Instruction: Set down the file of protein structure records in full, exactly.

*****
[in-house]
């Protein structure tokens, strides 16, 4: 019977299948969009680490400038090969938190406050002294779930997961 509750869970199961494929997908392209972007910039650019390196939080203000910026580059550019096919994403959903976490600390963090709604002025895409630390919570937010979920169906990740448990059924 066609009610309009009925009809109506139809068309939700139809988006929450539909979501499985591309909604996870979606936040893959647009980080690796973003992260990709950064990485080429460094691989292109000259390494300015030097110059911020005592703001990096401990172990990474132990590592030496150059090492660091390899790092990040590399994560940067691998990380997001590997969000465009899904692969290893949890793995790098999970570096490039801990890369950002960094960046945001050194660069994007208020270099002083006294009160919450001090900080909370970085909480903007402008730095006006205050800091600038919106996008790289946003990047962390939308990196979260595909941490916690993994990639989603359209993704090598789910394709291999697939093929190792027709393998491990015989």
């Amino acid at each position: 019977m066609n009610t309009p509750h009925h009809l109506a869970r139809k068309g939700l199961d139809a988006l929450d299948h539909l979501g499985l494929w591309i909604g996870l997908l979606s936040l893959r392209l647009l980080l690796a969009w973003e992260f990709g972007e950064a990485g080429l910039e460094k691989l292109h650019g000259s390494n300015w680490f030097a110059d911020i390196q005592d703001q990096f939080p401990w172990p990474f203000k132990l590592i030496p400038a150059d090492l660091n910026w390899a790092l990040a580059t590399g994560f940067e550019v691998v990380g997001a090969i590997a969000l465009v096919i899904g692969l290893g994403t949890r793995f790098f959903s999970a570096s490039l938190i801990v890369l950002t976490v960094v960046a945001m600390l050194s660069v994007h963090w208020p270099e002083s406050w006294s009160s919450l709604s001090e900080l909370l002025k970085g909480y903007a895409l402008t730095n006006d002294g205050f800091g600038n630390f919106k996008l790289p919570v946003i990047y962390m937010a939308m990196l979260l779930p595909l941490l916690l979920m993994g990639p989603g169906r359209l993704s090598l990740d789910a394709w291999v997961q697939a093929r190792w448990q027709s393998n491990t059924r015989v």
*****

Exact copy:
[in-house]
């Protein structure tokens, strides 16, 4: 019977299948969009680490400038090969938190406050002294779930997961 509750869970199961494929997908392209972007910039650019390196939080203000910026580059550019096919994403959903976490600390963090709604002025895409630390919570937010979920169906990740448990059924 066609009610309009009925009809109506139809068309939700139809988006929450539909979501499985591309909604996870979606936040893959647009980080690796973003992260990709950064990485080429460094691989292109000259390494300015030097110059911020005592703001990096401990172990990474132990590592030496150059090492660091390899790092990040590399994560940067691998990380997001590997969000465009899904692969290893949890793995790098999970570096490039801990890369950002960094960046945001050194660069994007208020270099002083006294009160919450001090900080909370970085909480903007402008730095006006205050800091600038919106996008790289946003990047962390939308990196979260595909941490916690993994990639989603359209993704090598789910394709291999697939093929190792027709393998491990015989």
């Amino acid at each position: 019977m066609n009610t309009p509750h009925h009809l109506a869970r139809k068309g939700l199961d139809a988006l929450d299948h539909l979501g499985l494929w591309i909604g996870l997908l979606s936040l893959r392209l647009l980080l690796a969009w973003e992260f990709g972007e950064a990485g080429l910039e460094k691989l292109h650019g000259s390494n300015w680490f030097a110059d911020i390196q005592d703001q990096f939080p401990w172990p990474f203000k132990l590592i030496p400038a150059d090492l660091n910026w390899a790092l990040a580059t590399g994560f940067e550019v691998v990380g997001a090969i590997a969000l465009v096919i899904g692969l290893g994403t949890r793995f790098f959903s999970a570096s490039l938190i801990v890369l950002t976490v960094v960046a945001m600390l050194s660069v994007h963090w208020p270099e002083s406050w006294s009160s919450l709604s001090e900080l909370l002025k970085g909480y903007a895409l402008t730095n006006d002294g205050f800091g600038n630390f919106k996008l790289p919570v946003i990047y962390m937010a939308m990196l979260l779930p595909l941490l916690l979920m993994g990639p989603g169906r359209l993704s090598l990740d789910a394709w291999v997961q697939a093929r190792w448990q027709s393998n491990t059924r015989v």